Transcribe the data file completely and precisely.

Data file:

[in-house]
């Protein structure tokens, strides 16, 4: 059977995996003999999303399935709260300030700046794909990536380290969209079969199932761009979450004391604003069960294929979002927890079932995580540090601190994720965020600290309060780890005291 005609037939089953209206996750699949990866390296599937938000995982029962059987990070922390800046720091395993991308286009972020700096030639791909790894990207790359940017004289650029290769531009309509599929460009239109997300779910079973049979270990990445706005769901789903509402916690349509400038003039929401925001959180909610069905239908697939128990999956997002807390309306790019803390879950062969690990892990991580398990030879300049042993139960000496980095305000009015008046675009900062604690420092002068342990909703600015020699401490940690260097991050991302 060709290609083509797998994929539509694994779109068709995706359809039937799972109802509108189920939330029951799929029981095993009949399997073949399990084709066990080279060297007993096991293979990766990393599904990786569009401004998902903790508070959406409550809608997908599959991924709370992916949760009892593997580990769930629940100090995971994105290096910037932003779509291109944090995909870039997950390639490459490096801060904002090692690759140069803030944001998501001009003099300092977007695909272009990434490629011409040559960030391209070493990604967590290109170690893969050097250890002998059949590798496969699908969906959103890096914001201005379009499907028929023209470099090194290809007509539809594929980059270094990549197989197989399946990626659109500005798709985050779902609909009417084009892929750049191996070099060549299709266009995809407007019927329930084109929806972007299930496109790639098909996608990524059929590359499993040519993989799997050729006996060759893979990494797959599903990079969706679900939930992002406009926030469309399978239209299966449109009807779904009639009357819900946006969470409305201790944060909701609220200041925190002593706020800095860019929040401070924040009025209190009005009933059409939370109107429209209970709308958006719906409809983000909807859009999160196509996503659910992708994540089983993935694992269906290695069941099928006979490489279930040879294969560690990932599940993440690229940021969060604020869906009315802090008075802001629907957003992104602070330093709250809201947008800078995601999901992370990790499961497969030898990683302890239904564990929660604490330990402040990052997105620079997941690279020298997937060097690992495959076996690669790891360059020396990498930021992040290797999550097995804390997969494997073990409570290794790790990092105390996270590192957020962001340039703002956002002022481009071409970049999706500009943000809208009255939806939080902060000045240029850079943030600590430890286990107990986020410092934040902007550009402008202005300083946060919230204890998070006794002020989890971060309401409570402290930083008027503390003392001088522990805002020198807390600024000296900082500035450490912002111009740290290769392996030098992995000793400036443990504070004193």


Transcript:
[in-house]
């Protein structure tokens, strides 16, 4: 059977995996003999999303399935709260300030700046794909990536380290969209079969199932761009979450004391604003069960294929979002927890079932995580540090601190994720965020600290309060780890005291 005609037939089953209206996750699949990866390296599937938000995982029962059987990070922390800046720091395993991308286009972020700096030639791909790894990207790359940017004289650029290769531009309509599929460009239109997300779910079973049979270990990445706005769901789903509402916690349509400038003039929401925001959180909610069905239908697939128990999956997002807390309306790019803390879950062969690990892990991580398990030879300049042993139960000496980095305000009015008046675009900062604690420092002068342990909703600015020699401490940690260097991050991302 060709290609083509797998994929539509694994779109068709995706359809039937799972109802509108189920939330029951799929029981095993009949399997073949399990084709066990080279060297007993096991293979990766990393599904990786569009401004998902903790508070959406409550809608997908599959991924709370992916949760009892593997580990769930629940100090995971994105290096910037932003779509291109944090995909870039997950390639490459490096801060904002090692690759140069803030944001998501001009003099300092977007695909272009990434490629011409040559960030391209070493990604967590290109170690893969050097250890002998059949590798496969699908969906959103890096914001201005379009499907028929023209470099090194290809007509539809594929980059270094990549197989197989399946990626659109500005798709985050779902609909009417084009892929750049191996070099060549299709266009995809407007019927329930084109929806972007299930496109790639098909996608990524059929590359499993040519993989799997050729006996060759893979990494797959599903990079969706679900939930992002406009926030469309399978239209299966449109009807779904009639009357819900946006969470409305201790944060909701609220200041925190002593706020800095860019929040401070924040009025209190009005009933059409939370109107429209209970709308958006719906409809983000909807859009999160196509996503659910992708994540089983993935694992269906290695069941099928006979490489279930040879294969560690990932599940993440690229940021969060604020869906009315802090008075802001629907957003992104602070330093709250809201947008800078995601999901992370990790499961497969030898990683302890239904564990929660604490330990402040990052997105620079997941690279020298997937060097690992495959076996690669790891360059020396990498930021992040290797999550097995804390997969494997073990409570290794790790990092105390996270590192957020962001340039703002956002002022481009071409970049999706500009943000809208009255939806939080902060000045240029850079943030600590430890286990107990986020410092934040902007550009402008202005300083946060919230204890998070006794002020989890971060309401409570402290930083008027503390003392001088522990805002020198807390600024000296900082500035450490912002111009740290290769392996030098992995000793400036443990504070004193």